The Crime Control Model

The Crime Control Model

In criminal justice system, several justice models are implemented to ensure that the proper justice is served in any case. There are two most used models (2 major criminal justice models), which are the crime control model and the due process model. While one put more power into the hands of the government the others emphasis is on the right of an individual accused on a crime than society, thus tending to put more power in the hands of the public than the government.

The crime control model stresses that crime may be reduced in the society by increasing the manpower (staff) numbers in the law enforcing agencies or prosecutors. This model says increasing the number of police officers and other law enforcing staff may reduce criminal practices in a society. It pushes the fact that peace, order and society protection is the responsibility of the government, leaving out individual constitutional right or liberty. It pushes for the public or society right to peace and order in their environment, not the right of the defendant (accused person).

Due process model emphasizes the constitutional human rights and liberty of any individual accused of a crime. Due process of law tends to oppose the crime control model tough approach to crime and criminals; it sees most tough approaches on suspects (individual accused of any crime) as harassment. Until a person is legally proved guilty of the charges placed on that individual such a person should not be rough handled but be seen as innocent. Harassment by law enforcement agents or agencies seen as government intrusions on right, this is what due process is all out to curb in the society. This model is out to protect the innocently accused of crime and provide due rehabilitation where necessary.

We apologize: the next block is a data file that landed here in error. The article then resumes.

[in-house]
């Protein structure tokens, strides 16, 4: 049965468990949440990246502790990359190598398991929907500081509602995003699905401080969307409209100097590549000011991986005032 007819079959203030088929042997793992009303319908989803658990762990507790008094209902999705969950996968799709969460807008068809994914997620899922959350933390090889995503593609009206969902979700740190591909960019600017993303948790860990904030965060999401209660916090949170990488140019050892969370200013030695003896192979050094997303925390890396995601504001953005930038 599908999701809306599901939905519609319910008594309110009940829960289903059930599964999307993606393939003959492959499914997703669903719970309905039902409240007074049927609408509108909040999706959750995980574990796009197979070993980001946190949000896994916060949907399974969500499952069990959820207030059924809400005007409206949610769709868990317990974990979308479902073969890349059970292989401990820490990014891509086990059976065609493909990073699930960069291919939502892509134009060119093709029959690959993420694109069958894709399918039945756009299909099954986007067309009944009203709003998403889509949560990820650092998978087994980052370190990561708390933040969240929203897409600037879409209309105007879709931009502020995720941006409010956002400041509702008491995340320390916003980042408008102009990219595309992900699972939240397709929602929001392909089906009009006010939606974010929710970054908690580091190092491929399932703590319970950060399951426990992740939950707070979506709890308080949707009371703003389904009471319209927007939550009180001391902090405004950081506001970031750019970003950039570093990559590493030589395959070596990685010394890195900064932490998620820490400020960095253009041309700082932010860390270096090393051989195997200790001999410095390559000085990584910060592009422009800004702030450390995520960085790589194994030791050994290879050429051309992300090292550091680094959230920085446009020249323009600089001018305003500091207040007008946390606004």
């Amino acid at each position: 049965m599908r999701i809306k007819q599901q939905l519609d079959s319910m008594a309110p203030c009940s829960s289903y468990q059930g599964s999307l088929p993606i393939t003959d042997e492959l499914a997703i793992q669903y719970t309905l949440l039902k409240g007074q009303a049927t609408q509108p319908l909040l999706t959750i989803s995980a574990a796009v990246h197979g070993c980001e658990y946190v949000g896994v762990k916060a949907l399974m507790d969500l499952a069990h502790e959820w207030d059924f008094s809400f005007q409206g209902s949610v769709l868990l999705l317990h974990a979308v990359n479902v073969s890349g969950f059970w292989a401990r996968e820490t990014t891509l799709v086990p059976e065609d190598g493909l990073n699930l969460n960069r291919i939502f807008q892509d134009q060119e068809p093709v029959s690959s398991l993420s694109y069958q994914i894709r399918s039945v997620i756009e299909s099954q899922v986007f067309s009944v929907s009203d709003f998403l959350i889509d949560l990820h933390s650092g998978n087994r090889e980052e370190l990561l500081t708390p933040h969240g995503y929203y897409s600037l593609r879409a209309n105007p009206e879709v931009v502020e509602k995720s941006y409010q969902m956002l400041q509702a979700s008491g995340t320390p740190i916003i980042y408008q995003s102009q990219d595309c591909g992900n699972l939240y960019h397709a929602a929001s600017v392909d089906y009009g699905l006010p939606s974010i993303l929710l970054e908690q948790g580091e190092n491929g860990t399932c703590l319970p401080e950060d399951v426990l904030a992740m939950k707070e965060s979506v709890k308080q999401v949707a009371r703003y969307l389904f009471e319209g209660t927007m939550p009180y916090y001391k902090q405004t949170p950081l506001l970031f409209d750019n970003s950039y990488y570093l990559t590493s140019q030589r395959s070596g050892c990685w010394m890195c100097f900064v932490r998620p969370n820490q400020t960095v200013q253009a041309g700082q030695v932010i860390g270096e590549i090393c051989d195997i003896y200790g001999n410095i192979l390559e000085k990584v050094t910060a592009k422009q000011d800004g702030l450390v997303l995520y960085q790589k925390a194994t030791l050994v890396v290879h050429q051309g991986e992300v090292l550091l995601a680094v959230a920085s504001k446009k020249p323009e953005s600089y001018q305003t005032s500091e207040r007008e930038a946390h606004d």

These two models are still functional as valid criminal justice models in US and are used interchangeably. The government of the day determines the one that dominates in a political time line. If the government of the day is in favor of crime control models, it may naturally encourage it during its rule in office instead of due process of law model. Thus the political climate defines the dominating criminal justice model in place per time.

Despite the existing differences in both models, they both do not allow law enforcement officers to enforce justice using personal beliefs, prejudice or bias, and discrimination on any criminal case at hand.

How Crime Control Model Is Implemented In Society                                                                                                                      

When crime control model is the model dominant in a society, the law enforcement officers adopt several strategies in enforcing law and order in ways that does not allow plea bargains or appeals where possible. Suspects a dealt with as though guilty of the crime.  Immediate justice actions and tough crime justice systems of crime control model protect the society by scaring away criminals and thereby curbing crime or criminal acts.

Both the Crime Control Model and Due Process of Law model have constitutional values that benefit all aspect of the criminal justice system, staff within the legal system, and the society at large.

 

 

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